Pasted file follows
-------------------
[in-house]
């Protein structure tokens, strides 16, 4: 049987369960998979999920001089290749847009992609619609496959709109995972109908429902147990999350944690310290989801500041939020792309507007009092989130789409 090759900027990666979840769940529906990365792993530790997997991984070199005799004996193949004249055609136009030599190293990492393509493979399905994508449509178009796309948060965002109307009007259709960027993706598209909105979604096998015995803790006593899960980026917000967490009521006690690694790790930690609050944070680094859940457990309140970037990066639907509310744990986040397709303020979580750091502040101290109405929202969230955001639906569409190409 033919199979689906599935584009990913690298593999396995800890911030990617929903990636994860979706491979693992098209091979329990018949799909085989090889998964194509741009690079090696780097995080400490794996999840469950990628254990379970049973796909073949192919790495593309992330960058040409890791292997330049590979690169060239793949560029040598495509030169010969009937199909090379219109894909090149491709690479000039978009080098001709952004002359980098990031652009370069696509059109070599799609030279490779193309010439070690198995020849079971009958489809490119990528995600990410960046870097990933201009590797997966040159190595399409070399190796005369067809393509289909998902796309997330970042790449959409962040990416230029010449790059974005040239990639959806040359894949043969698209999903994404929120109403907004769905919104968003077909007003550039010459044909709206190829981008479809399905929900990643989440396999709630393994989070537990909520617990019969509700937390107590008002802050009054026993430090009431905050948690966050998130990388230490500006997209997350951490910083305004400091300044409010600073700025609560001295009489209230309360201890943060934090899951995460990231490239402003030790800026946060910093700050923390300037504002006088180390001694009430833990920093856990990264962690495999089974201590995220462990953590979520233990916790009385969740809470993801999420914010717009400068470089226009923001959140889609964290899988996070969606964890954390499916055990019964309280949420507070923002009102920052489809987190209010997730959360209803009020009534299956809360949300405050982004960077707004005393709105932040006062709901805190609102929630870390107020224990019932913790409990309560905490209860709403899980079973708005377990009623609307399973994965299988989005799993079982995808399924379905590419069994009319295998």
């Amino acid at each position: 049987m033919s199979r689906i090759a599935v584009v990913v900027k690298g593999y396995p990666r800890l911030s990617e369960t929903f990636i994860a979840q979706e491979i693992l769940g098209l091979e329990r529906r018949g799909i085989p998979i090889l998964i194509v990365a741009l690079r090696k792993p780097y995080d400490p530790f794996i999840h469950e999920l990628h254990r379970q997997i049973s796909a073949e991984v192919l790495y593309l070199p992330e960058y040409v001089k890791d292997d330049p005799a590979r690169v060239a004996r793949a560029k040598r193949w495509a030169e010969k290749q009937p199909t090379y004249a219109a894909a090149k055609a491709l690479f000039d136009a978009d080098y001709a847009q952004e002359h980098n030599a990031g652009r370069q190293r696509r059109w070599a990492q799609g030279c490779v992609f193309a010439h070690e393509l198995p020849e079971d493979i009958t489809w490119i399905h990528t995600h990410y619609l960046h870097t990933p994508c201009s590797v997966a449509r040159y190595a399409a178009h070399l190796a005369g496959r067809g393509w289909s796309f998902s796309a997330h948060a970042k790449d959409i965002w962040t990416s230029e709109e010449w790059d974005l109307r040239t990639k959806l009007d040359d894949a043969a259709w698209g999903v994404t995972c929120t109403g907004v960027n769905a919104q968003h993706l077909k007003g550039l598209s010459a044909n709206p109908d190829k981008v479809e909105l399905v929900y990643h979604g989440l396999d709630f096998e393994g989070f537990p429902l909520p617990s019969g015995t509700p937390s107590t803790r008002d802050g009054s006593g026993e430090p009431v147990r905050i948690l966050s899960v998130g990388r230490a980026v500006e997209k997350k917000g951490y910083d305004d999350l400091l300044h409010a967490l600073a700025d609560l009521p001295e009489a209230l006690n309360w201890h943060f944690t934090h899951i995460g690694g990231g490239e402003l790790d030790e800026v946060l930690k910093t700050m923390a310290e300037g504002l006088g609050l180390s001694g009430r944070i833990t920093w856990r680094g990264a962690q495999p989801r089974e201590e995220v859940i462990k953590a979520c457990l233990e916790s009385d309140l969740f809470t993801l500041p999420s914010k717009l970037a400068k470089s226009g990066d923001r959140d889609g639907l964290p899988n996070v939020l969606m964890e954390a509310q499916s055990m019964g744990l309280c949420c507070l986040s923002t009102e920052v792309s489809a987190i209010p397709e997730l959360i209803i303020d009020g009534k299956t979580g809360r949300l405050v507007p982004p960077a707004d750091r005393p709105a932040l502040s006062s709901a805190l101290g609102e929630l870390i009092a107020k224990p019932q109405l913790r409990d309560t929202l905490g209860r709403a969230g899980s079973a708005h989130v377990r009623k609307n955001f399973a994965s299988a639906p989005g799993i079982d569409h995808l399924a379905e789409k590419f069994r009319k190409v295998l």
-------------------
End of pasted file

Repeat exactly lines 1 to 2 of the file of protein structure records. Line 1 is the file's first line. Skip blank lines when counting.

[in-house]
């Protein structure tokens, strides 16, 4: 049987369960998979999920001089290749847009992609619609496959709109995972109908429902147990999350944690310290989801500041939020792309507007009092989130789409 090759900027990666979840769940529906990365792993530790997997991984070199005799004996193949004249055609136009030599190293990492393509493979399905994508449509178009796309948060965002109307009007259709960027993706598209909105979604096998015995803790006593899960980026917000967490009521006690690694790790930690609050944070680094859940457990309140970037990066639907509310744990986040397709303020979580750091502040101290109405929202969230955001639906569409190409 033919199979689906599935584009990913690298593999396995800890911030990617929903990636994860979706491979693992098209091979329990018949799909085989090889998964194509741009690079090696780097995080400490794996999840469950990628254990379970049973796909073949192919790495593309992330960058040409890791292997330049590979690169060239793949560029040598495509030169010969009937199909090379219109894909090149491709690479000039978009080098001709952004002359980098990031652009370069696509059109070599799609030279490779193309010439070690198995020849079971009958489809490119990528995600990410960046870097990933201009590797997966040159190595399409070399190796005369067809393509289909998902796309997330970042790449959409962040990416230029010449790059974005040239990639959806040359894949043969698209999903994404929120109403907004769905919104968003077909007003550039010459044909709206190829981008479809399905929900990643989440396999709630393994989070537990909520617990019969509700937390107590008002802050009054026993430090009431905050948690966050998130990388230490500006997209997350951490910083305004400091300044409010600073700025609560001295009489209230309360201890943060934090899951995460990231490239402003030790800026946060910093700050923390300037504002006088180390001694009430833990920093856990990264962690495999089974201590995220462990953590979520233990916790009385969740809470993801999420914010717009400068470089226009923001959140889609964290899988996070969606964890954390499916055990019964309280949420507070923002009102920052489809987190209010997730959360209803009020009534299956809360949300405050982004960077707004005393709105932040006062709901805190609102929630870390107020224990019932913790409990309560905490209860709403899980079973708005377990009623609307399973994965299988989005799993079982995808399924379905590419069994009319295998």